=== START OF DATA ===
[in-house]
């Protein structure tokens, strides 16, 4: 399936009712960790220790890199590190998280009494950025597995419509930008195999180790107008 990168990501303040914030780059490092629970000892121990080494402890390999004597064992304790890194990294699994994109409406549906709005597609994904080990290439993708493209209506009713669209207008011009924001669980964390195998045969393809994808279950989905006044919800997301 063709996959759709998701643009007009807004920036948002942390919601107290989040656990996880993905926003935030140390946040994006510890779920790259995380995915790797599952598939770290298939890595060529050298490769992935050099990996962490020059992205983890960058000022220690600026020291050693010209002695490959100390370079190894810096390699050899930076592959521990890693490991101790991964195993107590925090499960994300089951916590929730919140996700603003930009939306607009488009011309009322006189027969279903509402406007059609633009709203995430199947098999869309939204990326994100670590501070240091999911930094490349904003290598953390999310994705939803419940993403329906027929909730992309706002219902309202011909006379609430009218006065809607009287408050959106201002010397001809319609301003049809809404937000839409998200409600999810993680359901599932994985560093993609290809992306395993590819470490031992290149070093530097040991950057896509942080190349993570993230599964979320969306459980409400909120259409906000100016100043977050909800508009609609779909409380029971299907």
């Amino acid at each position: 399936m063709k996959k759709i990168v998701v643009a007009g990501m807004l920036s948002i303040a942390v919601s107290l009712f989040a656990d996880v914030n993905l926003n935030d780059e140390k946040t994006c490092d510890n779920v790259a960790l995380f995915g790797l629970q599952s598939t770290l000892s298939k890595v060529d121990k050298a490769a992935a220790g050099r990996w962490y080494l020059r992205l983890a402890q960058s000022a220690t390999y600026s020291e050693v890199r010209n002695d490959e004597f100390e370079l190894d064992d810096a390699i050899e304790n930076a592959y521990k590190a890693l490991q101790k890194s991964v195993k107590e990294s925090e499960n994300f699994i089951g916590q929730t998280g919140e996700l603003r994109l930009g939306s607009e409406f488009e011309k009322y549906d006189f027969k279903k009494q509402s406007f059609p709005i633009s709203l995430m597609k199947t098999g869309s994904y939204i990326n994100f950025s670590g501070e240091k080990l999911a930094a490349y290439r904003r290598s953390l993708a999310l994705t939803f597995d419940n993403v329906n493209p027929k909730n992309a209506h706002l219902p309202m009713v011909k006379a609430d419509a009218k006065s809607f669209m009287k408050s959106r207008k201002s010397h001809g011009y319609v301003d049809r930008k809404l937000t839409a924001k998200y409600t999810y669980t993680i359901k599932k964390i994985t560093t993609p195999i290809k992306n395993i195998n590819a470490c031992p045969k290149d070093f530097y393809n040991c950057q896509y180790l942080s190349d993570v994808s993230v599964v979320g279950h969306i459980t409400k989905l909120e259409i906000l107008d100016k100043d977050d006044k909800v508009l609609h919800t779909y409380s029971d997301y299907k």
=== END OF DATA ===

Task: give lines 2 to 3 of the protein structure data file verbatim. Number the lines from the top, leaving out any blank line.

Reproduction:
């Protein structure tokens, strides 16, 4: 399936009712960790220790890199590190998280009494950025597995419509930008195999180790107008 990168990501303040914030780059490092629970000892121990080494402890390999004597064992304790890194990294699994994109409406549906709005597609994904080990290439993708493209209506009713669209207008011009924001669980964390195998045969393809994808279950989905006044919800997301 063709996959759709998701643009007009807004920036948002942390919601107290989040656990996880993905926003935030140390946040994006510890779920790259995380995915790797599952598939770290298939890595060529050298490769992935050099990996962490020059992205983890960058000022220690600026020291050693010209002695490959100390370079190894810096390699050899930076592959521990890693490991101790991964195993107590925090499960994300089951916590929730919140996700603003930009939306607009488009011309009322006189027969279903509402406007059609633009709203995430199947098999869309939204990326994100670590501070240091999911930094490349904003290598953390999310994705939803419940993403329906027929909730992309706002219902309202011909006379609430009218006065809607009287408050959106201002010397001809319609301003049809809404937000839409998200409600999810993680359901599932994985560093993609290809992306395993590819470490031992290149070093530097040991950057896509942080190349993570993230599964979320969306459980409400909120259409906000100016100043977050909800508009609609779909409380029971299907």
């Amino acid at each position: 399936m063709k996959k759709i990168v998701v643009a007009g990501m807004l920036s948002i303040a942390v919601s107290l009712f989040a656990d996880v914030n993905l926003n935030d780059e140390k946040t994006c490092d510890n779920v790259a960790l995380f995915g790797l629970q599952s598939t770290l000892s298939k890595v060529d121990k050298a490769a992935a220790g050099r990996w962490y080494l020059r992205l983890a402890q960058s000022a220690t390999y600026s020291e050693v890199r010209n002695d490959e004597f100390e370079l190894d064992d810096a390699i050899e304790n930076a592959y521990k590190a890693l490991q101790k890194s991964v195993k107590e990294s925090e499960n994300f699994i089951g916590q929730t998280g919140e996700l603003r994109l930009g939306s607009e409406f488009e011309k009322y549906d006189f027969k279903k009494q509402s406007f059609p709005i633009s709203l995430m597609k199947t098999g869309s994904y939204i990326n994100f950025s670590g501070e240091k080990l999911a930094a490349y290439r904003r290598s953390l993708a999310l994705t939803f597995d419940n993403v329906n493209p027929k909730n992309a209506h706002l219902p309202m009713v011909k006379a609430d419509a009218k006065s809607f669209m009287k408050s959106r207008k201002s010397h001809g011009y319609v301003d049809r930008k809404l937000t839409a924001k998200y409600t999810y669980t993680i359901k599932k964390i994985t560093t993609p195999i290809k992306n395993i195998n590819a470490c031992p045969k290149d070093f530097y393809n040991c950057q896509y180790l942080s190349d993570v994808s993230v599964v979320g279950h969306i459980t409400k989905l909120e259409i906000l107008d100016k100043d977050d006044k909800v508009l609609h919800t779909y409380s029971d997301y299907k």